From Purpose to Purposeful
We all have things we are naturally inclined towards and others we are not. I, for example, was naturally inclined toward the guitar because I love music. I am not naturally inclined toward computer programming. The mere concept of it bores me. So the key to finding a job or business that can become a career and a vocation is to find something we are naturally inclined toward. But that is only the first step because it produces the incentive to fall into our natural state:
“In business and in life, we all start off entrepreneurially. We go after something with our current level of abilities, energy, knowledge, and effort — in short, everything that comes easily… it feels natural. It’s who we currently are and how we currently like to do things. It’s also limiting.” (The One Thing, Pg. 182)
We cannot reach mastery in this way, only mediocrity.
What comes easily is not what is best, nor what will ultimately make us happy and successful. In the famous Stanford Marshmallow Experiment, children were given the option of having one marshmallow now or two in 15 minutes. Those who waited for the second marshmallow ended up having substantially better life outcomes than those that didn’t. This has become the key testament to the power of delaying gratification. However, it’s also a testament to doing the more difficult task now for the greatest long term success. Keller again:
“…kids engaged in all kinds of delay strategies, from closing their eyes, pulling their own hair, and turning away, to hovering over, smelling and even caressing their treats.” (The One Thing, Pg. 63)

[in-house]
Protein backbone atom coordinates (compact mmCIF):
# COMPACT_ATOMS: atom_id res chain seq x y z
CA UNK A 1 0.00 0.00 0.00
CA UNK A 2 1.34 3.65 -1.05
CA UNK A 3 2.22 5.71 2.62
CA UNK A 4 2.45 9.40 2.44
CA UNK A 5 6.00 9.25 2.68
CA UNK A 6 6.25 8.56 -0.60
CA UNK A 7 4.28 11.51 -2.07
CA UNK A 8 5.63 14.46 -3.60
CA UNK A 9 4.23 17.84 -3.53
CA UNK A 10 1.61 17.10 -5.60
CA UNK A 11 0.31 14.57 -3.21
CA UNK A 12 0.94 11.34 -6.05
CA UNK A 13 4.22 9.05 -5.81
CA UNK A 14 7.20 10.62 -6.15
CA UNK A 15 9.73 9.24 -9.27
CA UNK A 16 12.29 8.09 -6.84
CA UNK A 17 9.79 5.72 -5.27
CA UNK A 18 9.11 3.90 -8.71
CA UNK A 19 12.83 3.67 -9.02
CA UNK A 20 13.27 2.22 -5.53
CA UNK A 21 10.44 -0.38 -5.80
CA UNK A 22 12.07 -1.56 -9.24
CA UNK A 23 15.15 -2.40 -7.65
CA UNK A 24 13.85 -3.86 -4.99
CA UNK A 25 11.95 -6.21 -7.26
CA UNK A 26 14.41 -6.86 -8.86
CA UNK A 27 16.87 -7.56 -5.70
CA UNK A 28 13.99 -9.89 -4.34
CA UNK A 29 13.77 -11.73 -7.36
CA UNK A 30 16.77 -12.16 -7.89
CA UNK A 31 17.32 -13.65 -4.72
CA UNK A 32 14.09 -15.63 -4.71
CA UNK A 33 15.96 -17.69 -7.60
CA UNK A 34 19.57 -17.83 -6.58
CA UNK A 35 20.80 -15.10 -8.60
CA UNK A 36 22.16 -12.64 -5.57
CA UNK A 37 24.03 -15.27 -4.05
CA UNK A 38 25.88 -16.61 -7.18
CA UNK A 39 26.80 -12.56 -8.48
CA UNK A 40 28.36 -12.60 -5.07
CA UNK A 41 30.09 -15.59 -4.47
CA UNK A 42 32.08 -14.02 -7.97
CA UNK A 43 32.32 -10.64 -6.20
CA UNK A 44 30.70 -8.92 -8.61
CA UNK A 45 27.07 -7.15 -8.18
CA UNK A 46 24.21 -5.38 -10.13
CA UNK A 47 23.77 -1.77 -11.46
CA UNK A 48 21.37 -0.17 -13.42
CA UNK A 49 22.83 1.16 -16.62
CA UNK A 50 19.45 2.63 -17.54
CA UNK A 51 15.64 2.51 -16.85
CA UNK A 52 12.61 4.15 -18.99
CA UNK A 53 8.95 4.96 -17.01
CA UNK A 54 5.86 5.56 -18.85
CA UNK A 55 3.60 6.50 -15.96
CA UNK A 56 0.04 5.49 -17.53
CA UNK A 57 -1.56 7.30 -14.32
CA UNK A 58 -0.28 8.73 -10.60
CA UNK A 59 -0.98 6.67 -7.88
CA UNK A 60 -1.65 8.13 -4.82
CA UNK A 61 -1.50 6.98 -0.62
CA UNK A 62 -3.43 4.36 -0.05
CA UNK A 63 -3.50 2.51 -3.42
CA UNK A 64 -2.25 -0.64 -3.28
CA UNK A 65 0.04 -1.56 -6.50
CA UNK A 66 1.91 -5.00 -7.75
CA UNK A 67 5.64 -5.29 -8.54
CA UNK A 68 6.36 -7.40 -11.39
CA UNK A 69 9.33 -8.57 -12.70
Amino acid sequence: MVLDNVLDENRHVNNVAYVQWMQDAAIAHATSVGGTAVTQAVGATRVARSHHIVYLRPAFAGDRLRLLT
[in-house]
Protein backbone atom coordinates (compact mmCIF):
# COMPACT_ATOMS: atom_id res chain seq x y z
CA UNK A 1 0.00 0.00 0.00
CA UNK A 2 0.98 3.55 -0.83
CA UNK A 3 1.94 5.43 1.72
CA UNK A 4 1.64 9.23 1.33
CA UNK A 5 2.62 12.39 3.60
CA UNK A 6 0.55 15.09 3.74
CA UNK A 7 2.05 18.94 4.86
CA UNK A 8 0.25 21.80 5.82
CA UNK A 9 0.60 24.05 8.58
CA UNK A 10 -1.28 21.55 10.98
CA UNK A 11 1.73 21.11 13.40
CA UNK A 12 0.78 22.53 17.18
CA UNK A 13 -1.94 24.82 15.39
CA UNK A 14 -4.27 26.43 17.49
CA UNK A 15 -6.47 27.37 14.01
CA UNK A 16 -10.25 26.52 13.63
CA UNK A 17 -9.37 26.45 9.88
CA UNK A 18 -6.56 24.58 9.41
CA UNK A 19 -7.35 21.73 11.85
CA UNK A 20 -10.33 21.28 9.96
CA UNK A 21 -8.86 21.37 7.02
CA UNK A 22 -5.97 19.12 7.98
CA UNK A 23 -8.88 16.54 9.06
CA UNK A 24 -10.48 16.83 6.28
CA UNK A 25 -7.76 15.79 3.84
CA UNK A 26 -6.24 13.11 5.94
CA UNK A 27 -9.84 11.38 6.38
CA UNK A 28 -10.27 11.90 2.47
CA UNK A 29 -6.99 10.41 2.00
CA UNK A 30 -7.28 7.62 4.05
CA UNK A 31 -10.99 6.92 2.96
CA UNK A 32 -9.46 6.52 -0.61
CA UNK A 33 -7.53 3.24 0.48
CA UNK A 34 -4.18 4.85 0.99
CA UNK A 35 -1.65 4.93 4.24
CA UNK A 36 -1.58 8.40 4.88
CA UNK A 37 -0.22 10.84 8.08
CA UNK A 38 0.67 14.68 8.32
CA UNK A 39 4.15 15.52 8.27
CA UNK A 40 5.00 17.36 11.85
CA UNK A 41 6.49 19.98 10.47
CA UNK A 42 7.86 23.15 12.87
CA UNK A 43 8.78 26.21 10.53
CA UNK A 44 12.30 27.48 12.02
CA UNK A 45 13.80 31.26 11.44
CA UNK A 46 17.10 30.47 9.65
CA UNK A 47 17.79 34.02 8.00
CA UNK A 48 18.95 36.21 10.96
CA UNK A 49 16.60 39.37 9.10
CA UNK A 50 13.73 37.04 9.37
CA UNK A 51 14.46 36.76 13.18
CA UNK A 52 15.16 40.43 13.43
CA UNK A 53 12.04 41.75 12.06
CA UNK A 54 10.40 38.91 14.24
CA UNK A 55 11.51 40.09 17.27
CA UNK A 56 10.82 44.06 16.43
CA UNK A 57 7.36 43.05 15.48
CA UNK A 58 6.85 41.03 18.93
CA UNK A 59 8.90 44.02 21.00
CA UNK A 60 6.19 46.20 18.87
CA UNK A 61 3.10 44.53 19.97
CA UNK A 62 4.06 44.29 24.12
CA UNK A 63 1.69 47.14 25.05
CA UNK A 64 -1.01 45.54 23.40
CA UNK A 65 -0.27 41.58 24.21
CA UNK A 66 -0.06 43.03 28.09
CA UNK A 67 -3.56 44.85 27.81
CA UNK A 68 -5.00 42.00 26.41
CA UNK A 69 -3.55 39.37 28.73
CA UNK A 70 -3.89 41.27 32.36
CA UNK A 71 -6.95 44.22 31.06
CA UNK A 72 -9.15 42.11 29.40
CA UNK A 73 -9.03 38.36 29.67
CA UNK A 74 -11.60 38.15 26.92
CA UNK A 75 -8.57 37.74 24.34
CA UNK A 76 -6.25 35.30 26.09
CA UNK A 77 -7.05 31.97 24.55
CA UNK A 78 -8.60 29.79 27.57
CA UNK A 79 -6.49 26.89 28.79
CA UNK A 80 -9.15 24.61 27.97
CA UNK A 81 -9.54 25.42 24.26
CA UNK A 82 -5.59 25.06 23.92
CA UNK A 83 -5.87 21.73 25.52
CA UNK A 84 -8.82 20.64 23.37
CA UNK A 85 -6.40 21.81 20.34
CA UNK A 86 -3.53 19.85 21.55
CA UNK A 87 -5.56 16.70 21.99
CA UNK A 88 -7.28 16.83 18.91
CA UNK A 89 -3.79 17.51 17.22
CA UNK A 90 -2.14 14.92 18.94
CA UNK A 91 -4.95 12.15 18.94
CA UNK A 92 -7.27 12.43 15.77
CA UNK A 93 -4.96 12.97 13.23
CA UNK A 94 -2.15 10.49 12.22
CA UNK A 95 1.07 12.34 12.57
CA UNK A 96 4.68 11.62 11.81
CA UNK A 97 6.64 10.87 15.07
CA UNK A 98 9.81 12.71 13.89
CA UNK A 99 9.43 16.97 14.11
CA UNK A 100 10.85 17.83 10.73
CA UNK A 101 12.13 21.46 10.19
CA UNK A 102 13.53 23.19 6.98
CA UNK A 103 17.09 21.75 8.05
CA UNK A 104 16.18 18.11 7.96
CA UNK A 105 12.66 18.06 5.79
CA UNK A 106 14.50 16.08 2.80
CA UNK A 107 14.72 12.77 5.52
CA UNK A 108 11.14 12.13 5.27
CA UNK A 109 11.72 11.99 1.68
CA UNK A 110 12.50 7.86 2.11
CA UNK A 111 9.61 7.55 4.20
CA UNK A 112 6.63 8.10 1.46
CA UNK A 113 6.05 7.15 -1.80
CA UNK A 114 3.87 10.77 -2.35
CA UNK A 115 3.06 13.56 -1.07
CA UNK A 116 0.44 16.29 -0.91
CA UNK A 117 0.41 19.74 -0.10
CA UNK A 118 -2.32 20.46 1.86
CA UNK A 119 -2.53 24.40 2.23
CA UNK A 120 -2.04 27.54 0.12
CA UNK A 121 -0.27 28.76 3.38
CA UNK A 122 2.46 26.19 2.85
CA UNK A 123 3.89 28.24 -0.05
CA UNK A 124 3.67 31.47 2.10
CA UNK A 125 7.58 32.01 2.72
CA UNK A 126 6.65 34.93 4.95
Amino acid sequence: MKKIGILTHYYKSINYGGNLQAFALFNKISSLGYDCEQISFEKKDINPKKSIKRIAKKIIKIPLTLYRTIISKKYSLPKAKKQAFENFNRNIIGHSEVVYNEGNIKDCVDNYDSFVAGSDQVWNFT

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I would hope us adults could think of a slightly better method of purposeful action. Nonetheless, while it may not be fun, purposeful action leads to the second marshmallow.
In What Areas Are You Leaving the Second Marshmallow on the Table?
I can all but guarantee that several parts of your life or business have fallen into a natural autopilot. I for one have noticed that I don’t particularly like negotiating, so I had fallen into the habit of simply making my offer and sticking to my strike price. There are certainly worse ways to do it, but this is by no means ideal. So I started trying to build a case for my price and presenting this to sellers in a straight forward fashion, often in both the written and verbal form. I’ve found that this approach can push a seller away from the fantasies many of them have, while also avoiding any sort of manipulation.
In our business as a whole, we have been slow with our turnovers because our maintenance staff already has their hands full, and our remodeling projects have taken the priority of our rehab staff. But this doesn’t make any sense; rehabs take longer than turnovers so we’re leaving rent on the table.
At the same time, we can’t just fix the problem by snapping our fingers because there is a risk in losing focus by bouncing employees from rehab projects to turnovers and then back again over and over. The whole situation is less than ideal, yet it was a natural process that came about because the rehab projects are more “sexy” and don’t come up as erratically. So we decided to make turnover a priority and bring someone on staff specifically for turnover who would supplement maintenance or rehab as needed, not the other way around.
So the question to ask yourself is: What are you doing with a natural, entrepreneurial approach, when it really needs a purposeful approach?
I guarantee you there is a lot of money to be made in that answer — leave yours below!